The Reagan administration plans broad policies to aid US industries, according to Bill Brock, the President's special trade representative. His assurances have eased -- but not fully allayed -- the labor movement's concerns about inroads being made by foreign- built automobiles and other products on the American market.
Mr. Brock told the AFL-CIO executive council meeting here that the administration expects to announce within the next few weeks short-term plans to assist the troubled auto and textile industries.
Later, he indicated, there will be longer-term programs offering help for other industries suffering from the impact of imported goods produced at lower costs abroad, frequently under government subsidy.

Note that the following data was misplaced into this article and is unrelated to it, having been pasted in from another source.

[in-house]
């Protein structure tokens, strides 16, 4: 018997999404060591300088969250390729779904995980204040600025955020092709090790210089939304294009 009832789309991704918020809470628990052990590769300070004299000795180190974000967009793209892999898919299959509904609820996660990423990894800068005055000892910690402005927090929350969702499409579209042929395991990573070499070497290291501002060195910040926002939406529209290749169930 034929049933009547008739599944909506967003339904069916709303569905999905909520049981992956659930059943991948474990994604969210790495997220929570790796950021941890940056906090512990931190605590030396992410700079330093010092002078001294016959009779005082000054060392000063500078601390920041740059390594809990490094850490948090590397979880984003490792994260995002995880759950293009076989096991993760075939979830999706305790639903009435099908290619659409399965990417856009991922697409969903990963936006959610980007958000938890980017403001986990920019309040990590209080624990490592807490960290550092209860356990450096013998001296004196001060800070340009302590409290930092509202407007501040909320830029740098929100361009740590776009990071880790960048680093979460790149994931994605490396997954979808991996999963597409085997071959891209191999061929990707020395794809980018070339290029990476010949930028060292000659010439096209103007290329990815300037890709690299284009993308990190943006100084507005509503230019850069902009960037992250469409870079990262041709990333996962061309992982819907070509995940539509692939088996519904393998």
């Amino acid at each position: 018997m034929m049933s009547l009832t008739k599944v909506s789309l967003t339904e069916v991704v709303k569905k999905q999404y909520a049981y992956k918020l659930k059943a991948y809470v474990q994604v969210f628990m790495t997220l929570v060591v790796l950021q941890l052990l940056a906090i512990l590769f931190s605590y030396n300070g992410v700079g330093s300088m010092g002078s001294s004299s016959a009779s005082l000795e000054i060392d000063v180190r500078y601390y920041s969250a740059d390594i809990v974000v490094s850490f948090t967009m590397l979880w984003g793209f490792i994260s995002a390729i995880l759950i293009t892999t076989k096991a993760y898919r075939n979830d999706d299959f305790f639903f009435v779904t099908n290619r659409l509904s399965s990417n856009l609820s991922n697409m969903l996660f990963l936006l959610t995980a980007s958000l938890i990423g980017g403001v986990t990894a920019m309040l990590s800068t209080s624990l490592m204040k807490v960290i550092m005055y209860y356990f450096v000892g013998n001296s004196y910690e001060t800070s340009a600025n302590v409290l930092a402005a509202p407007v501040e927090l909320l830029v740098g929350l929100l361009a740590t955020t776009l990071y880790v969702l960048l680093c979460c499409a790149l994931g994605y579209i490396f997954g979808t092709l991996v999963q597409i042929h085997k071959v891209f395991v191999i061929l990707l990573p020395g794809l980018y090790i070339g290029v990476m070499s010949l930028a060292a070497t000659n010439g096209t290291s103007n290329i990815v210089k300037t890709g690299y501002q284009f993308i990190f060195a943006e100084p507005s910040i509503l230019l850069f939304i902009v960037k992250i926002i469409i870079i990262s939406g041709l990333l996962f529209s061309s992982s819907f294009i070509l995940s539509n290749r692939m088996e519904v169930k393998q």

Brock also met with Douglas Fraser, president of the independent United Automobile Workers (UAW), and assured him that the administration recognizes that a priority must be given to support for the auto industry. He did not rule out limits on imports, not only of automobiles and trucks but also of other products that are costing jobs of US workers.
But the administration favors negotiated trade agreements with Japan and other countries rather than legislation that would set quotas on imports. This is a point on which the AFL-CIO and the UAW disagree with the administration. Both labor groups believe it will be necessary to reinforce negotiations with broad-based legislation that would restrict imports.
AFL-CIO president Lane Kirkland said he told Brock that import restraints are vital to the defense of the auto and other industries in this country.
On textiles, AFL-CIO wants the renegotiations of existing agreements to assure "orderly sharing of textile and apparel market growth within the US by imports and domestic production." It also wants tighter shoe imports, which now exceed 50 percent of the US market.